It depends on the type of thoughts it wants to plant.
Our conscious, rational brain relies on associations to attach meaning to things. Such abstractions are learned and therefore differ from person to person. When a physicist, a biologist, and a poet look at a flower, it's unlikely that they'll represent it the same way in their minds.
However, some thoughts build on instincts. Primal fears, hunger, sex drive, being tired or agitated, those function in a fairly uniform manner. Similarly, pain, sensor and motor functions, and so forth are simple enough that we know countless drugs to alter them.
So, I'd expect that there is a huge jump in difficulty between manipulating instincts, vague feelings, and body functions versus causing structured and rationally meaningful thoughts. For example, if you want to make someone think of a tree, you have to find the nodes and connections representing a tree in this specific person's head. And those might not at all be similar to trees in your head. It's going to get very complicated.
Then, it's important whether there is a conscious process between the manipulation and any intended effect. While "primitive" attacks like raising anxiety or making the target tired are straightforward, it is unreliable to trigger emotions to make someone do something specific. For example, the Mind-Wolf wants to keep someone out of a cave, so it plants fear. But the person happens to be afraid of open spaces and feel safe in caves! Suddenly, the person is eager to get inside, maybe even ready to fight the wolf to get inside! Without deep understanding of the target's thought process, such reactions can be quite unpredictable.
Consciousness is a somewhat debated concept. If I take it as a synonym for self-awareness – which not everyone would agree to be the same thing – it's usually placed somewhere around the reflective ability required to pass the mirror test. If you want to plant a targeted, meaningful thought in a healthy, educated human, I'd say you'll end up needing more than that: you need to understand who the other person is and what is relevant in that person's world of thoughts. Doesn't seem like an easy task for some animalistic machine.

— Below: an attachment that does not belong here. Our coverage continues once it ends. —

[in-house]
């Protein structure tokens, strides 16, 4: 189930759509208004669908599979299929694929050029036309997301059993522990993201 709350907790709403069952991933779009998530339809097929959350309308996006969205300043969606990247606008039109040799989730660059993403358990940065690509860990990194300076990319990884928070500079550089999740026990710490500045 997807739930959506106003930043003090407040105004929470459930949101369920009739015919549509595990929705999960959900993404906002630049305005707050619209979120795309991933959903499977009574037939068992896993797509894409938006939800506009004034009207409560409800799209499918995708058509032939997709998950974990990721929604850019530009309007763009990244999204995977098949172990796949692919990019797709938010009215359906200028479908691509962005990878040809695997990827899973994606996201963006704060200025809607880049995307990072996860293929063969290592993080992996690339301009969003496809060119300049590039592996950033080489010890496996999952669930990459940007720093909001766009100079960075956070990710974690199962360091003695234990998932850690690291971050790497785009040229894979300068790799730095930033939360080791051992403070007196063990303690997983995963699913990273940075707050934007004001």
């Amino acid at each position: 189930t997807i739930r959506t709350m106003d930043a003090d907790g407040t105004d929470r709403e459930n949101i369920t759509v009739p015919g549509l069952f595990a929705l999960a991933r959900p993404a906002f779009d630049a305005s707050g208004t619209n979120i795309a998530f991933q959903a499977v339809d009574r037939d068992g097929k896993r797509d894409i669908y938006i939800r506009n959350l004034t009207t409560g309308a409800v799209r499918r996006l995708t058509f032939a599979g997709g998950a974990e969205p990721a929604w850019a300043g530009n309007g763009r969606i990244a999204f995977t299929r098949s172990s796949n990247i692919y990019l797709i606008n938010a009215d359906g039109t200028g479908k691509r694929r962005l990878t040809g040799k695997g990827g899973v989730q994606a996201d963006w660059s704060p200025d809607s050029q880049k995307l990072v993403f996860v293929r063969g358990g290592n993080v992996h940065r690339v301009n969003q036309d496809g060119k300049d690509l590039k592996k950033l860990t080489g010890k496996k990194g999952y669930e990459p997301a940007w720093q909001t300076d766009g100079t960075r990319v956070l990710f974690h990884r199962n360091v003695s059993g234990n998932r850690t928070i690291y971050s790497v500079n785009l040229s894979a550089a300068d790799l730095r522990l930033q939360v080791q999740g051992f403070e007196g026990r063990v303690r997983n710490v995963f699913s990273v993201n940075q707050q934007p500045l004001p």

To sum it up:
- If the Mind-Wolf just needs to wreak havoc, it doesn't have to be smart. Mess with the person's stress level/Sympathetic nervous system. Amplify whatever thoughts correlate with anxiety and irritation. Or just induce random errors in the target's attention/working memory. It will deal a lot of damage.
- If the Mind-Wolf wants to trigger an instinct, like making someone afraid, aroused, dizzy, careless, stunned, etc., that should be doable with reasonable effort too, and wouldn't be too different from the effects of certain drugs. I wouldn't want to rely on any results though, as people have different strategies of coping with impulses or feelings.
- In order to place specific thoughts or ideas, that are meaningful with respect to reality, the Mind-Wolf would have to understand what the neural network of its target means. That requires detailed understanding and is probably extremely difficult.